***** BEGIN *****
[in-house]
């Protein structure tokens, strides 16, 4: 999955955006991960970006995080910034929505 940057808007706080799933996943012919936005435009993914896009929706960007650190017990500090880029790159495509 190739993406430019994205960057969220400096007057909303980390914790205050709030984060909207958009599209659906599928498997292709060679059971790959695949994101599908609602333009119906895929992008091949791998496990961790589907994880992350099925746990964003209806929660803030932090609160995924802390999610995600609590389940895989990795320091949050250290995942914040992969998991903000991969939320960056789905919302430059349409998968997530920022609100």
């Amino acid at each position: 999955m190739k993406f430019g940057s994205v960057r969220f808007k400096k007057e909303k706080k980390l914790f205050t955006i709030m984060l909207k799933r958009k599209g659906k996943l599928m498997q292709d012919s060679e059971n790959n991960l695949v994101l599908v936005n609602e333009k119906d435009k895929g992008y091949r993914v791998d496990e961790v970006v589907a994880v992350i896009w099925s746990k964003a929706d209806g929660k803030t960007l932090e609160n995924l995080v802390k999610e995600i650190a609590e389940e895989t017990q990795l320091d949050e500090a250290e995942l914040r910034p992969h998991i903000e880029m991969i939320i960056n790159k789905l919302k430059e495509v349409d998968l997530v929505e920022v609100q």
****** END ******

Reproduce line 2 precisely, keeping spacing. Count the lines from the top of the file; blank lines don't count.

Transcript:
């Protein structure tokens, strides 16, 4: 999955955006991960970006995080910034929505 940057808007706080799933996943012919936005435009993914896009929706960007650190017990500090880029790159495509 190739993406430019994205960057969220400096007057909303980390914790205050709030984060909207958009599209659906599928498997292709060679059971790959695949994101599908609602333009119906895929992008091949791998496990961790589907994880992350099925746990964003209806929660803030932090609160995924802390999610995600609590389940895989990795320091949050250290995942914040992969998991903000991969939320960056789905919302430059349409998968997530920022609100």